A producer referendum established the MTFC in 2014 to collect an assessment on Michigan’s apples, cherries, peaches and plums. The funds are used to support tree fruit research, research infrastructure and, if needed, support MSU Extension positions that growers want, but MSU is unable to fund. A referendum continuing the MTFC for another five years was recently passed by growers.

All assessments collected by the MTFC go to projects. The MTFC has no employees and no overhead costs. The minor expenses the MTFC does incur are paid for by commodity groups in the tree fruit industry

“All of the money collected is used to get answers – answers that fruit growers need,” Nugent said.

– Dean Peterson, correspondent

Above, MSU’s Northwest Michigan Horticultural Research Center at Traverse City, Michigan, received funding for $50,500 of facility improvements from the MTFC in 2019. Photo: Gary Pullano

MSU refrigeration unit boosted

Storage Control Systems (SCS) of Sparta, Michigan, has a long-standing affiliation with Michigan State University’s (MSU) Clarksville Research Center, one that was extended with the completion of a recent project partially funded by the Michigan Tree Fruit Commission (MTFC).

The second installment to the refrigeration system upgrade at Clarksville brought the MTFC’s total contribution to the project to $318,822 with another $106,274 contributed by MSU AgBioResearch.

The system was renovated by Storage Control. According to SCS President Jim Schaefer, the original refrigeration system at Clarksville was installed by his father, Caryl, in 1986.

“We tore out the direct expansion Freon system that my dad put in in 1986,” Schaefer said. “Fast forward 32 years, Storage Control Systems retrofitted the refrigeration components of that system. We tore out the direct expansion Freon system and put in Frigadon chiller technology, changed the coils and piping, and gave them back 400 square feet of a compressor room they didn’t need anymore.”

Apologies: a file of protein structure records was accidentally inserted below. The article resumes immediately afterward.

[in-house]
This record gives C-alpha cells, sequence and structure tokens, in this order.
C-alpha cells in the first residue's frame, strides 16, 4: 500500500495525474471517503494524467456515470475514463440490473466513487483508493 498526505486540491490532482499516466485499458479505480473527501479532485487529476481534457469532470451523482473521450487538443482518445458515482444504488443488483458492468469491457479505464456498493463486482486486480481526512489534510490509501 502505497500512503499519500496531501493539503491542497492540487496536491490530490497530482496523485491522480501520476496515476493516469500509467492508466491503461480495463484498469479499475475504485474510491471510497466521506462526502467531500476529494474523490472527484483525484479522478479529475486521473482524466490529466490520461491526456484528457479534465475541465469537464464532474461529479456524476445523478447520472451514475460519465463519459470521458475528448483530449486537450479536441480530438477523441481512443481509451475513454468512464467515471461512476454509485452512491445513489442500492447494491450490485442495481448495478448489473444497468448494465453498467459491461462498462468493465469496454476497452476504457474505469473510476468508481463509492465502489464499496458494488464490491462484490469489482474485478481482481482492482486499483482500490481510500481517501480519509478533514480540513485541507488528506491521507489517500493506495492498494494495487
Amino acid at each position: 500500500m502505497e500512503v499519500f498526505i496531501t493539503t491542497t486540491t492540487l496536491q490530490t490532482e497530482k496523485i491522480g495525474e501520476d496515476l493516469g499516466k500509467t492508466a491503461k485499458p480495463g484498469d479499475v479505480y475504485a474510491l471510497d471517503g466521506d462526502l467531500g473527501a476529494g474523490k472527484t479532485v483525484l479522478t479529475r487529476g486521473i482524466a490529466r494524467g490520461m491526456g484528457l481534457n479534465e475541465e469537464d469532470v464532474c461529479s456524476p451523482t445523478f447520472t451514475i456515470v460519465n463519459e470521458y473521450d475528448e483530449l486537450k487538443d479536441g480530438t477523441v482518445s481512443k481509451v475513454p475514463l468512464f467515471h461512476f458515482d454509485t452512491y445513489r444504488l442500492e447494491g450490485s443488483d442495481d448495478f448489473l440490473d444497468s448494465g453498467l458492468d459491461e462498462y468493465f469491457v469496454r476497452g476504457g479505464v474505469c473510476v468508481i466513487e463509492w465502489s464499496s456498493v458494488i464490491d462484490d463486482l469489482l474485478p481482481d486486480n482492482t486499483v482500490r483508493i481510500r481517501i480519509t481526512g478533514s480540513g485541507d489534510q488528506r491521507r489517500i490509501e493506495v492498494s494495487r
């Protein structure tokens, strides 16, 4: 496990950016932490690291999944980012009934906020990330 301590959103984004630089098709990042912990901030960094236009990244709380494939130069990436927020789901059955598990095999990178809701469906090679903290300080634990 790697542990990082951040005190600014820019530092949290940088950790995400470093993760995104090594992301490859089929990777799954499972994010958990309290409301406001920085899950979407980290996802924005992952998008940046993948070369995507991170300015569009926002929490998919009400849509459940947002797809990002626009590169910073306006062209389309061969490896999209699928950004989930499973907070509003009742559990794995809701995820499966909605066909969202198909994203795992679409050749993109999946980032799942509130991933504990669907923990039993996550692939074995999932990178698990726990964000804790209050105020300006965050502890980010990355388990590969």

Schaefer said the compressor room sits outside now in a chiller that’s only 40 horsepower.

“It’s pretty efficient technology, food safe, limits their Freon leak potential. It’s energy-efficient. It provides far less shrink,” Schaefer said.

“People aren’t buying Frigadon chillers just because it’s efficient,” Schaefer said. “You can change the temperature differential of the coil. You change the whole coil dynamics to get down to a 3-4 degrees’ temperature differential and you don’t shrivel your fruit. One study we did showed if you put in a chiller on 20 CA rooms you can sell $40,000 more a year in apples just in shrink (control).

“The new refrigeration system, installed by Storage Control Systems, replaced a 31 year-old failing system,” said Corey Noyes, Clarksville farm manager. “The new system features a state-of-the-art control system that allows for remote system management and monitoring.

“It will provide reliable refrigeration in nine rooms with a total capacity of approximately 15,000 bushels to the tree fruit research programs at MSU for many years to come. Without the generous support of the Michigan Tree Fruit Commission this project would not have been possible.”

– Gary Pullano, associate editor